Rebellious self-care

Ah, this used to be my go-to. These are acts of self-care that say, “Fuck you, I deserve this thing.” Drinking a bottle of wine. Blowing too much money on online shopping. Overindulgence in any form.

The energy feels like an angry toddler lashing out. It’s thinking, “Goddammit, I’ve been working so hard and trying so hard, and nothing seems to matter, so fuck it, I’m going to go all-in on this thing because what’s the point anyways?”

Numbing-out self-care

This is when you want to escape the reality of our often-cruel, diminishing, and unfair world. It might look like 10 hours of Netflix or mindless scrolling. The energy here is a disconnect. You want to leave your body and heart and zone out, letting a type of media or substance wash over you so you don’t really have to think anymore.

The reality is that all the self-care in the world won’t fix our unfair systems. Political acts, voting, volunteering, and donating will. Fighting for and participating in our democracy will. Self-care isn’t supposed to fix anything. That doesn’t mean it isn’t vital.

That’s where nourishing self-care comes in. These are joyful acts of self-care that don’t have a “point.” Acts that involve play. Acts that are predicated on making you feel good because you deserve to feel good, not because you need to improve anything about yourself.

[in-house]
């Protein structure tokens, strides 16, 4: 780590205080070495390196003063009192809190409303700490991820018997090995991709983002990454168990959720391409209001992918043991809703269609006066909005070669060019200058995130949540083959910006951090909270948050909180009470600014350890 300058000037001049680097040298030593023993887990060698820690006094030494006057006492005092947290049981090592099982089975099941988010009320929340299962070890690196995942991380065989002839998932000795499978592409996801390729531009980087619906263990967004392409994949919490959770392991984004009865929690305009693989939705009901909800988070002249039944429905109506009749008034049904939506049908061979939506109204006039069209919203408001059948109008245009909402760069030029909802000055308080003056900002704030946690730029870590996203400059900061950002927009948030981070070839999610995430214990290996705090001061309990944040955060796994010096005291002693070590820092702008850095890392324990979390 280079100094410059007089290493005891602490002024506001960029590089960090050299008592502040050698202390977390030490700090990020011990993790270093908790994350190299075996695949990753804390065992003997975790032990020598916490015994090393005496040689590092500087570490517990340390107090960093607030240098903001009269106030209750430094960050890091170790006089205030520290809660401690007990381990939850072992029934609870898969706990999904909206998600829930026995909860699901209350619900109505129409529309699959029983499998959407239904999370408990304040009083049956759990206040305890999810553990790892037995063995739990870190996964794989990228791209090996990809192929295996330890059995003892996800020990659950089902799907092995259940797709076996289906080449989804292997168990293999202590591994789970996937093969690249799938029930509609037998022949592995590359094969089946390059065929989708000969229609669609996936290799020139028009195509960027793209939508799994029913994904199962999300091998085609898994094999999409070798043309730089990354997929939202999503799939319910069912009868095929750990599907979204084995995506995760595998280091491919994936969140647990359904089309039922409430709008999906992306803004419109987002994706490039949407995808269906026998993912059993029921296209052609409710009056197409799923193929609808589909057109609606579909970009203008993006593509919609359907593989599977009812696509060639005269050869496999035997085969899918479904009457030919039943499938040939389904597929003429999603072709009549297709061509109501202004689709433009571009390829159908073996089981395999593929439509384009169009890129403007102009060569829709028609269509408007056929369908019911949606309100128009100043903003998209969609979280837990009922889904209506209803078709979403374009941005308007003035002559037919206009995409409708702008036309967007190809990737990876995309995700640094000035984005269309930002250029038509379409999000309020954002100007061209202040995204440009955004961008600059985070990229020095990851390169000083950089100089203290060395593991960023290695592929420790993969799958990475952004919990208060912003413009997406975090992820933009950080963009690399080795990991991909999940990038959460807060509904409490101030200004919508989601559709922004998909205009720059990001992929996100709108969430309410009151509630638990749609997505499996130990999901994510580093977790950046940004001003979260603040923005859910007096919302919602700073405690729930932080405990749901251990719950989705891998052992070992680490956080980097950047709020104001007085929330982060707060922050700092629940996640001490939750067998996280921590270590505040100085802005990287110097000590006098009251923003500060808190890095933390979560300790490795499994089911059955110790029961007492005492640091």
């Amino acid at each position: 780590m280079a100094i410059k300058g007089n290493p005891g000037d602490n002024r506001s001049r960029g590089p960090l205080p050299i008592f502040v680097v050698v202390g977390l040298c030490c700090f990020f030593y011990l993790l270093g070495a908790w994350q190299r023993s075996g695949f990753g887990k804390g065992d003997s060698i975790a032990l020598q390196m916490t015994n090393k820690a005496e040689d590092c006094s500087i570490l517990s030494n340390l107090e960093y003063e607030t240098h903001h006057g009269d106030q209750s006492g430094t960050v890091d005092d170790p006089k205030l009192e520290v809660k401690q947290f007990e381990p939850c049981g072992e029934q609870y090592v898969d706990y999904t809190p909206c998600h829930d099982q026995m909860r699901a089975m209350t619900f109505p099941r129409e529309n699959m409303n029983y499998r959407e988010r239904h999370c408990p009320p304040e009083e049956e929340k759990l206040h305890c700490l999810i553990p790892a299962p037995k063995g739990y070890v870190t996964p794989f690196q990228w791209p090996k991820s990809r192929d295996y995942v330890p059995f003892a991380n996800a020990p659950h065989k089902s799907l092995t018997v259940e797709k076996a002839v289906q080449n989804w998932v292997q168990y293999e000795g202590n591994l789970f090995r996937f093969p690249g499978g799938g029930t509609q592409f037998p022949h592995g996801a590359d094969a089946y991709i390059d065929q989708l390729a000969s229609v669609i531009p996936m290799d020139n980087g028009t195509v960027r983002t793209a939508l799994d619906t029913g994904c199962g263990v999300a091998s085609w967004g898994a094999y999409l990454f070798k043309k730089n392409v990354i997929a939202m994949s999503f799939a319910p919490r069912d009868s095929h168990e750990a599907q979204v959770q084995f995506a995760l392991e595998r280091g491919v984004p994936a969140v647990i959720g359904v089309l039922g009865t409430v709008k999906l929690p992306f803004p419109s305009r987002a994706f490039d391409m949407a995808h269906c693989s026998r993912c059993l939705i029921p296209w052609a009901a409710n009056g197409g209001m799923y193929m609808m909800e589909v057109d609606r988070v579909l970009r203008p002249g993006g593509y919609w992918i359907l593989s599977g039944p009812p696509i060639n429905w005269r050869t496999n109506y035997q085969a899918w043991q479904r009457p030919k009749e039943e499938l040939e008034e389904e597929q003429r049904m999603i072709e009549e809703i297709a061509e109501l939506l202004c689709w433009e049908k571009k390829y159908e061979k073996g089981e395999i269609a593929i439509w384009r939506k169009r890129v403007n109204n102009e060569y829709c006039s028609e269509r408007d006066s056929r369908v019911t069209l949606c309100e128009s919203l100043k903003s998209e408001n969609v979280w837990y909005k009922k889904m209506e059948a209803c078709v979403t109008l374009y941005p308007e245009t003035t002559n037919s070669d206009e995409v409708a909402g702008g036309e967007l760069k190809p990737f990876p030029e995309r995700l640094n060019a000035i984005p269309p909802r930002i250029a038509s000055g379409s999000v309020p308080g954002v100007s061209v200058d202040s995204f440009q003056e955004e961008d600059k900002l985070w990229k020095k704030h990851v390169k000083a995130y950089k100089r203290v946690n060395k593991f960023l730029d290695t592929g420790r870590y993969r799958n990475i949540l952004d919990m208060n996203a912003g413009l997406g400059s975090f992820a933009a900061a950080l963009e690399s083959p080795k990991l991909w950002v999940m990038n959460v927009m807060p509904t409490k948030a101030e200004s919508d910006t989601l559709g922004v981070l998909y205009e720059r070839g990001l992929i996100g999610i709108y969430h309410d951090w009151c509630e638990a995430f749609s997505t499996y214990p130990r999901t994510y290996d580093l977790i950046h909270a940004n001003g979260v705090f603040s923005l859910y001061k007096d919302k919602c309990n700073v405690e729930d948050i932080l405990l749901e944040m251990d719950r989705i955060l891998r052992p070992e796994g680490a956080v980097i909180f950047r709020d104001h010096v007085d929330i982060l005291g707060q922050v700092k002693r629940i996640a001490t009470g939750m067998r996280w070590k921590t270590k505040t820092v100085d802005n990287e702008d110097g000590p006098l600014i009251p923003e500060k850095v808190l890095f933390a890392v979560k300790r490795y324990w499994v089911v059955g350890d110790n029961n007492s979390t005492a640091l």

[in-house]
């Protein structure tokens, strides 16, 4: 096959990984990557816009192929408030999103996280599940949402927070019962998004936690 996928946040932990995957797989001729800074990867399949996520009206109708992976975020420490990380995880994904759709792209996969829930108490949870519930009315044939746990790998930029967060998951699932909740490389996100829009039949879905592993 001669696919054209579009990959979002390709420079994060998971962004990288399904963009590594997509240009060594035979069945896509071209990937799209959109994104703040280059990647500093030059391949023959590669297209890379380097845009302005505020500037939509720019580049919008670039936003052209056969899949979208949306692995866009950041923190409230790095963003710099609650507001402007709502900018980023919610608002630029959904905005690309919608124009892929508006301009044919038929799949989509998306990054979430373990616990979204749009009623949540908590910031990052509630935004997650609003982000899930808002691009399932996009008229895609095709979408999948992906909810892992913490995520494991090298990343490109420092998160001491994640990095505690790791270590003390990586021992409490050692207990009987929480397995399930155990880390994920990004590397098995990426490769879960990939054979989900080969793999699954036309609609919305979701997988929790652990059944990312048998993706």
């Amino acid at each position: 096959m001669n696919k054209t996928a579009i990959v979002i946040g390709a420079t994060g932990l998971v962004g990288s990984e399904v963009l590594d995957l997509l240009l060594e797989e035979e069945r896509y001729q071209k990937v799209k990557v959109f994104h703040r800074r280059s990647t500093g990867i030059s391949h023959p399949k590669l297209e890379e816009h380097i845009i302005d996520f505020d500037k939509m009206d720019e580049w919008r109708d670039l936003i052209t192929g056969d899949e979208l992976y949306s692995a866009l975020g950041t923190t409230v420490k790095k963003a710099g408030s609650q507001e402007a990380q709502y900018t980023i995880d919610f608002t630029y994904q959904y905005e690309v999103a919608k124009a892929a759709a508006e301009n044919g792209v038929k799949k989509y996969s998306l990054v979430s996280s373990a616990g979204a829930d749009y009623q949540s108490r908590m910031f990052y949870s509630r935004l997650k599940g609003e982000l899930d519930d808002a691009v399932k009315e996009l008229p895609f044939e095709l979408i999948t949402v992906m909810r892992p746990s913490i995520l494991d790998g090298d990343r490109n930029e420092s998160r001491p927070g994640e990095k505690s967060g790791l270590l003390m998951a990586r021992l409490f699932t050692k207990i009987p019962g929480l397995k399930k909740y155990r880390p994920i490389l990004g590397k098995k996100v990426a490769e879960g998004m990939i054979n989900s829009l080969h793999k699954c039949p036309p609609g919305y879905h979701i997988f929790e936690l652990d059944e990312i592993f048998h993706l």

How can you start getting there? Here are some questions to ask yourself right before you decide to engage in an act of self-care:

  • What was I doing in the moment right before I decided to do this?
  • Why do I want to do this thing? Is the goal of this is to nourish me as I am or punish me for not being something or someone else?
  • Does it feel like play or does it feel like work?
  • Will this help my future self? (This is a good one when we come up against “shoulds” in self-care. Sometimes the should is shame-based, and sometimes it really would be a good idea to do the dishes and work out because it will make future you feel taken care of.)
  • Does this meet or serve one of my core values?
  • Is this tied to productivity or improving or fixing myself?
  • Is there a way I can make this simpler or easier? (I ask this sometimes when I’m dreading meditation because I feel like I have to do like 30 minutes of it. I let myself do five or 10 instead.)

Once you’ve answered the questions for yourself, you can make a better decision on whether to move forward.

It took me 40 years to understand this, but self-care that’s done for you and you alone, that comes from a belief that you deserve care and joy and play and movement and good food and self-compassion — well, it stops feeling like an obligation or a letdown or a shield. Try out this idea around self-care: It gets to feel good. Because you are good. It’s as simple as that.

Teaching awakening + healing through vulnerability + self-compassion. Finding hope in a messy world. Author of the Sunday Soother. http://catherinedandrews.com